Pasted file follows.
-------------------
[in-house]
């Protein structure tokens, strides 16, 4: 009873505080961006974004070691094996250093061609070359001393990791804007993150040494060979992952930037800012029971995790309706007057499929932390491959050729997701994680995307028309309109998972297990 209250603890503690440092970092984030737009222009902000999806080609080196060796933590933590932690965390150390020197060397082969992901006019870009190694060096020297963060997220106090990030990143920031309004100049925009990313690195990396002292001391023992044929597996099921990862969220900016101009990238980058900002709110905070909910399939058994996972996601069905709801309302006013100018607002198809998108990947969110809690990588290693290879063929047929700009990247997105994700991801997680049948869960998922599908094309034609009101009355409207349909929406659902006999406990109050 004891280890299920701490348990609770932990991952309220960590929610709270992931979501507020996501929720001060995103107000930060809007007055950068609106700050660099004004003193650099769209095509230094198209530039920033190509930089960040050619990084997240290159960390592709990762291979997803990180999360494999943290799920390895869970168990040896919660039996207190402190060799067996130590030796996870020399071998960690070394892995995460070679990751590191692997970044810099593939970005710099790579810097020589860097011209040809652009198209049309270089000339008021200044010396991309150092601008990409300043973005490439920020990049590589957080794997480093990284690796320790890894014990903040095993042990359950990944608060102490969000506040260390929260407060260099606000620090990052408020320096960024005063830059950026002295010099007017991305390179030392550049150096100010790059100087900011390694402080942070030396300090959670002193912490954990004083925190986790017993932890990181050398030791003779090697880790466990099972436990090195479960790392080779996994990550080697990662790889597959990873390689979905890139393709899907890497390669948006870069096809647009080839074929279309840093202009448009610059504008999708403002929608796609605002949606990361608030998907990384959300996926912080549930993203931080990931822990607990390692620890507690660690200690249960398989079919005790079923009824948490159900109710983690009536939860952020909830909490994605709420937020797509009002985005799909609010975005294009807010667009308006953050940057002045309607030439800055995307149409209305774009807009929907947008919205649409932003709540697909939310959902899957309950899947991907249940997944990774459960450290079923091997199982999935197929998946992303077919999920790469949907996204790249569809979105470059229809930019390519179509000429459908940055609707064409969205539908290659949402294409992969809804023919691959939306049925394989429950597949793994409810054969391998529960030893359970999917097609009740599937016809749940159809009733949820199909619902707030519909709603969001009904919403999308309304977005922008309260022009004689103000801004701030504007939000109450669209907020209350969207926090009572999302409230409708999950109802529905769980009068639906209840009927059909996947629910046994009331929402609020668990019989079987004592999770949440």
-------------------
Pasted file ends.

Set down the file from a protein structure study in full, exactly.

[in-house]
């Protein structure tokens, strides 16, 4: 009873505080961006974004070691094996250093061609070359001393990791804007993150040494060979992952930037800012029971995790309706007057499929932390491959050729997701994680995307028309309109998972297990 209250603890503690440092970092984030737009222009902000999806080609080196060796933590933590932690965390150390020197060397082969992901006019870009190694060096020297963060997220106090990030990143920031309004100049925009990313690195990396002292001391023992044929597996099921990862969220900016101009990238980058900002709110905070909910399939058994996972996601069905709801309302006013100018607002198809998108990947969110809690990588290693290879063929047929700009990247997105994700991801997680049948869960998922599908094309034609009101009355409207349909929406659902006999406990109050 004891280890299920701490348990609770932990991952309220960590929610709270992931979501507020996501929720001060995103107000930060809007007055950068609106700050660099004004003193650099769209095509230094198209530039920033190509930089960040050619990084997240290159960390592709990762291979997803990180999360494999943290799920390895869970168990040896919660039996207190402190060799067996130590030796996870020399071998960690070394892995995460070679990751590191692997970044810099593939970005710099790579810097020589860097011209040809652009198209049309270089000339008021200044010396991309150092601008990409300043973005490439920020990049590589957080794997480093990284690796320790890894014990903040095993042990359950990944608060102490969000506040260390929260407060260099606000620090990052408020320096960024005063830059950026002295010099007017991305390179030392550049150096100010790059100087900011390694402080942070030396300090959670002193912490954990004083925190986790017993932890990181050398030791003779090697880790466990099972436990090195479960790392080779996994990550080697990662790889597959990873390689979905890139393709899907890497390669948006870069096809647009080839074929279309840093202009448009610059504008999708403002929608796609605002949606990361608030998907990384959300996926912080549930993203931080990931822990607990390692620890507690660690200690249960398989079919005790079923009824948490159900109710983690009536939860952020909830909490994605709420937020797509009002985005799909609010975005294009807010667009308006953050940057002045309607030439800055995307149409209305774009807009929907947008919205649409932003709540697909939310959902899957309950899947991907249940997944990774459960450290079923091997199982999935197929998946992303077919999920790469949907996204790249569809979105470059229809930019390519179509000429459908940055609707064409969205539908290659949402294409992969809804023919691959939306049925394989429950597949793994409810054969391998529960030893359970999917097609009740599937016809749940159809009733949820199909619902707030519909709603969001009904919403999308309304977005922008309260022009004689103000801004701030504007939000109450669209907020209350969207926090009572999302409230409708999950109802529905769980009068639906209840009927059909996947629910046994009331929402609020668990019989079987004592999770949440």